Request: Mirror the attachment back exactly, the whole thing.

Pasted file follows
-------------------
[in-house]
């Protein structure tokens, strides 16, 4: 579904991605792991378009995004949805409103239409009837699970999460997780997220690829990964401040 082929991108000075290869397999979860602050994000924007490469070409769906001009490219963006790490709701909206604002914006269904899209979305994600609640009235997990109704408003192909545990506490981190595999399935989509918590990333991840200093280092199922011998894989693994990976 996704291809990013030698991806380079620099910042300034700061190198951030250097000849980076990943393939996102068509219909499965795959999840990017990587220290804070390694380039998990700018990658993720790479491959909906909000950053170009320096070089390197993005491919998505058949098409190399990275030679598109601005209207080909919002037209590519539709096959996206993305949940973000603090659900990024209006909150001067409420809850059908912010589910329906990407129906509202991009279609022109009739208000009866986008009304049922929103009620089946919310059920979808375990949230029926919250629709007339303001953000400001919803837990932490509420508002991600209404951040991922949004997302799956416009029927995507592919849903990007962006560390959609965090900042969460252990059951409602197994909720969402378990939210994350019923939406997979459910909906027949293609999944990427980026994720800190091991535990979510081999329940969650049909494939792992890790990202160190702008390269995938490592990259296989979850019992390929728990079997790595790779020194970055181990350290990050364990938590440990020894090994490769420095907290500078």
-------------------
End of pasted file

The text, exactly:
[in-house]
């Protein structure tokens, strides 16, 4: 579904991605792991378009995004949805409103239409009837699970999460997780997220690829990964401040 082929991108000075290869397999979860602050994000924007490469070409769906001009490219963006790490709701909206604002914006269904899209979305994600609640009235997990109704408003192909545990506490981190595999399935989509918590990333991840200093280092199922011998894989693994990976 996704291809990013030698991806380079620099910042300034700061190198951030250097000849980076990943393939996102068509219909499965795959999840990017990587220290804070390694380039998990700018990658993720790479491959909906909000950053170009320096070089390197993005491919998505058949098409190399990275030679598109601005209207080909919002037209590519539709096959996206993305949940973000603090659900990024209006909150001067409420809850059908912010589910329906990407129906509202991009279609022109009739208000009866986008009304049922929103009620089946919310059920979808375990949230029926919250629709007339303001953000400001919803837990932490509420508002991600209404951040991922949004997302799956416009029927995507592919849903990007962006560390959609965090900042969460252990059951409602197994909720969402378990939210994350019923939406997979459910909906027949293609999944990427980026994720800190091991535990979510081999329940969650049909494939792992890790990202160190702008390269995938490592990259296989979850019992390929728990079997790595790779020194970055181990350290990050364990938590440990020894090994490769420095907290500078």